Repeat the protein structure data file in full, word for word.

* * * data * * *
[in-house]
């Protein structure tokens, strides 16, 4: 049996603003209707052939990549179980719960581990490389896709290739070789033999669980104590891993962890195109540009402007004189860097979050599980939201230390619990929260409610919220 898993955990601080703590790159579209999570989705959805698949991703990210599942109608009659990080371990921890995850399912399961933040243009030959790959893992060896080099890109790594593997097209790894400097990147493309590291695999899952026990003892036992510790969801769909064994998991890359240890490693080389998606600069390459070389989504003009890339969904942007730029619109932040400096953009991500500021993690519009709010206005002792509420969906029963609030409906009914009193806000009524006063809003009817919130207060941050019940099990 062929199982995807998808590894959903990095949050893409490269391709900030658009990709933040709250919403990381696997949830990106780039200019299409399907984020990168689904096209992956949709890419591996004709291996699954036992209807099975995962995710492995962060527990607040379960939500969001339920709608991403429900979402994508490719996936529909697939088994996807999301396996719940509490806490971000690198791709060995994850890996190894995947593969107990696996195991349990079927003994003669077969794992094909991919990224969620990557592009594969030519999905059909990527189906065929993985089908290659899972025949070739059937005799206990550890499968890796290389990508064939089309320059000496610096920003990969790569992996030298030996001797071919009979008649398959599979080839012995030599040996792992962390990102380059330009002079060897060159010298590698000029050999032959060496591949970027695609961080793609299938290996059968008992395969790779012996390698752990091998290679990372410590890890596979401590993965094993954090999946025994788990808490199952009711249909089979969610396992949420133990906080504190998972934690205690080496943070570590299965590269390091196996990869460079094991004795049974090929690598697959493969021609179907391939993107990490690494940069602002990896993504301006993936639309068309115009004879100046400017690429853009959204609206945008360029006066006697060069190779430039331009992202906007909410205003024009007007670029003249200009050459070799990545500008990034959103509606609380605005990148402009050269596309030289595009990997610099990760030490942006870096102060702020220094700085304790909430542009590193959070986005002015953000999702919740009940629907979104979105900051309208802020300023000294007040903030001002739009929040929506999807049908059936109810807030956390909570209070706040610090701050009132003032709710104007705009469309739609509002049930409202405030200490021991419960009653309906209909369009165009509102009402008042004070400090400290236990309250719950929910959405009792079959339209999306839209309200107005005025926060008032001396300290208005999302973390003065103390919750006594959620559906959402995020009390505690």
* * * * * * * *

[in-house]
């Protein structure tokens, strides 16, 4: 049996603003209707052939990549179980719960581990490389896709290739070789033999669980104590891993962890195109540009402007004189860097979050599980939201230390619990929260409610919220 898993955990601080703590790159579209999570989705959805698949991703990210599942109608009659990080371990921890995850399912399961933040243009030959790959893992060896080099890109790594593997097209790894400097990147493309590291695999899952026990003892036992510790969801769909064994998991890359240890490693080389998606600069390459070389989504003009890339969904942007730029619109932040400096953009991500500021993690519009709010206005002792509420969906029963609030409906009914009193806000009524006063809003009817919130207060941050019940099990 062929199982995807998808590894959903990095949050893409490269391709900030658009990709933040709250919403990381696997949830990106780039200019299409399907984020990168689904096209992956949709890419591996004709291996699954036992209807099975995962995710492995962060527990607040379960939500969001339920709608991403429900979402994508490719996936529909697939088994996807999301396996719940509490806490971000690198791709060995994850890996190894995947593969107990696996195991349990079927003994003669077969794992094909991919990224969620990557592009594969030519999905059909990527189906065929993985089908290659899972025949070739059937005799206990550890499968890796290389990508064939089309320059000496610096920003990969790569992996030298030996001797071919009979008649398959599979080839012995030599040996792992962390990102380059330009002079060897060159010298590698000029050999032959060496591949970027695609961080793609299938290996059968008992395969790779012996390698752990091998290679990372410590890890596979401590993965094993954090999946025994788990808490199952009711249909089979969610396992949420133990906080504190998972934690205690080496943070570590299965590269390091196996990869460079094991004795049974090929690598697959493969021609179907391939993107990490690494940069602002990896993504301006993936639309068309115009004879100046400017690429853009959204609206945008360029006066006697060069190779430039331009992202906007909410205003024009007007670029003249200009050459070799990545500008990034959103509606609380605005990148402009050269596309030289595009990997610099990760030490942006870096102060702020220094700085304790909430542009590193959070986005002015953000999702919740009940629907979104979105900051309208802020300023000294007040903030001002739009929040929506999807049908059936109810807030956390909570209070706040610090701050009132003032709710104007705009469309739609509002049930409202405030200490021991419960009653309906209909369009165009509102009402008042004070400090400290236990309250719950929910959405009792079959339209999306839209309200107005005025926060008032001396300290208005999302973390003065103390919750006594959620559906959402995020009390505690």